Sustainable Climate and Travel

Tourism has a large ecological footprint, which also grows every year. Both the earth’s natural habitats and the entire climate are affected by how we travel. For example, a new study estimates that tourism accounts for around eight percent of global climate emissions if you look at everything from transport to souvenirs.

Most of the debate about climate and traveling circuits naturally for flight. The reason is that air travel is one of the individual activities that gives the greatest climate emissions. About three to four percent of the world’s carbon dioxide emissions are caused by aviation. But that is not the whole truth – since emissions are at a high altitude directly in the atmosphere, they have a greater impact, and in addition, the aircraft emits more greenhouse gases than just carbon dioxide. Of course, this needs to be taken into account and then the climate impact of aviation is estimated to be about twice as high.

The fact that it appears that aviation accounts for a small proportion of global emissions is also due to the fact that there is a small minority on earth flying.

But it is not just air travel that needs to reduce its emissions – cruises are also often a really dirty story.

Unlike other sectors, which overall reduce their emissions, emissions from travel increase sharply.

Already today, climate change is affecting many people’s living conditions and livelihoods, especially in particularly vulnerable low- and middle-income countries.

It is often heard that “aviation accounts for only a few percents of carbon dioxide emissions” as an argument that reducing flight is not so important. But then you have calculated about half of the climate’s impact on the air. There is also another objection to that argument: the justice aspect.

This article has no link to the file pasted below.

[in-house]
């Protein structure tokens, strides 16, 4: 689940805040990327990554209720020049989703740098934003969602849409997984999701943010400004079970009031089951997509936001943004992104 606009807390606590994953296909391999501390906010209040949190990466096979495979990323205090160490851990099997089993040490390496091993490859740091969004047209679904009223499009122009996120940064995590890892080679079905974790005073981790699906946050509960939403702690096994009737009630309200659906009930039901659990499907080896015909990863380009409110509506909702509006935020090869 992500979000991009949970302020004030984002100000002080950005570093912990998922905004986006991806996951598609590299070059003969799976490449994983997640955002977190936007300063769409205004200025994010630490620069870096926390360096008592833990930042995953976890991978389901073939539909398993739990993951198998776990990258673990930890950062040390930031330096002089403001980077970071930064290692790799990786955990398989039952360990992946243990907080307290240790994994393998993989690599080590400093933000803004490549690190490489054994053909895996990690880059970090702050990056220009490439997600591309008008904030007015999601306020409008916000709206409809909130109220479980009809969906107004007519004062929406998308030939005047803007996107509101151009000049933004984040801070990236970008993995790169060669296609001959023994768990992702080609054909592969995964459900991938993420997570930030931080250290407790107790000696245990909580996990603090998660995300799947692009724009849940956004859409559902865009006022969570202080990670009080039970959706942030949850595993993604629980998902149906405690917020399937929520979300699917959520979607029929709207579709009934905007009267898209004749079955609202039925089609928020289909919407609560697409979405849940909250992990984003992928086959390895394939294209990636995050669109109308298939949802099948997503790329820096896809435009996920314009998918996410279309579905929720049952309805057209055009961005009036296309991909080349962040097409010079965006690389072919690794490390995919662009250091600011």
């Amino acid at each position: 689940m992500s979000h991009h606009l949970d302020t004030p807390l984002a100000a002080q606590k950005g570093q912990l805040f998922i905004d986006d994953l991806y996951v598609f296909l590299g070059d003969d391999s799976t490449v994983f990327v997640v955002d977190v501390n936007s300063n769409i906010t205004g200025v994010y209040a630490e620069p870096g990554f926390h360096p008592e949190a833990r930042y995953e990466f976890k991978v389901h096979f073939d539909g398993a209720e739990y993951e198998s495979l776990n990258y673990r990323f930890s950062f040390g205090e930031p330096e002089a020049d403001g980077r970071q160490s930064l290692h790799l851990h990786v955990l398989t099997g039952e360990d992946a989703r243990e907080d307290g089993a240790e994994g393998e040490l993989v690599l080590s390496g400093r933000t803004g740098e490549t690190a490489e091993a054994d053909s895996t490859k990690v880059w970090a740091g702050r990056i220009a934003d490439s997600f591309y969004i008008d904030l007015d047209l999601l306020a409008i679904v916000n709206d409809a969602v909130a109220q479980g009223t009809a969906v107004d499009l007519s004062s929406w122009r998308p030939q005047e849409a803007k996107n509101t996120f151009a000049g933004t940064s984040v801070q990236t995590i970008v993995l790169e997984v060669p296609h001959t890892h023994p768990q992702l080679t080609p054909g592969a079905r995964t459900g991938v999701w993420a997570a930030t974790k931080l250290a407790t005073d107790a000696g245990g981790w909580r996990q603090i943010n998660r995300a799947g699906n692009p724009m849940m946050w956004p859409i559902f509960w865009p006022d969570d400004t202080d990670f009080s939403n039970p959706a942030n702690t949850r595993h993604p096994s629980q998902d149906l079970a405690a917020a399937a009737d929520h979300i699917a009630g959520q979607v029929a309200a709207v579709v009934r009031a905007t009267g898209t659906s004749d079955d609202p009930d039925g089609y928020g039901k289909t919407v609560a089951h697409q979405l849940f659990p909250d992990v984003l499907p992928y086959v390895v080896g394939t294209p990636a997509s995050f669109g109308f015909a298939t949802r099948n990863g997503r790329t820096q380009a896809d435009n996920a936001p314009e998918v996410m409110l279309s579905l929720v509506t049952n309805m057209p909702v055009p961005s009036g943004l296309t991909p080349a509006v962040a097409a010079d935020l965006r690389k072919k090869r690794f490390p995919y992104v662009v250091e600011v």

Only 2-3 percent of the world’s population fly regularly. The other 97-98 percent never fly, or very rarely. Thus, it is a very small click of travelers in rich countries who account for all emissions. This is in line with Oxfam’s estimate that the richest ten percent in the world accounts for half of the global emissions, while the poorest half of the world’s population caused only ten percent of the emissions – but are most severely affected by the climate crisis.

On average, wealthy countries’ inhabitants fly more than five times as much as the global average.

New aircrafts are more fuel-efficient, which in itself is good, but those fuel savings are unfortunately eaten up by increased flying.

Mixing biofuels is a step in the right direction, but producing and burning biofuels also affects the climate. In addition, the dual climate impact at high altitude does not disappear when using biofuel. We have also limited the cultivation land on earth and the production of biofuel for pleasure trips must be weighed against the need for food for the entire population of the world. A combination of better technology, better fuel and reduced flying is needed. Not either-or.

Today, work is underway to make aviation take responsibility for and pay for its global climate impact. The Chicago Convention of 1944, as well as thousands of bilateral aviation agreements, have long made it very cheap for aviation to release greenhouse gases.

You can make a difference!

  • Choose climate-smart transportation. The train is a good alternative.
  • If you fly – do it less often and stay away longer. Avoid cruise tourism.
  • When booking accommodation, ask about their environmental work.
  • There are labels of hotels both in terms of environment and working conditions. If possible, choose such a hotel.
  • If you notice on site that the hotel does not seem to be draining or sorting garbage, the fact that you are actually pointing it out may be the starting point for change.
  • Don’t forget the small simple choices like eating more vegetarian, keeping up with the water and avoiding unnecessary junk.
  • Eating at the local restaurant, shopping for fruits and vegetables in the market and making sure that the souvenirs and clothing you possibly buy are nicely produced in the country provides a boost to the local economy, while reducing environmental impact.

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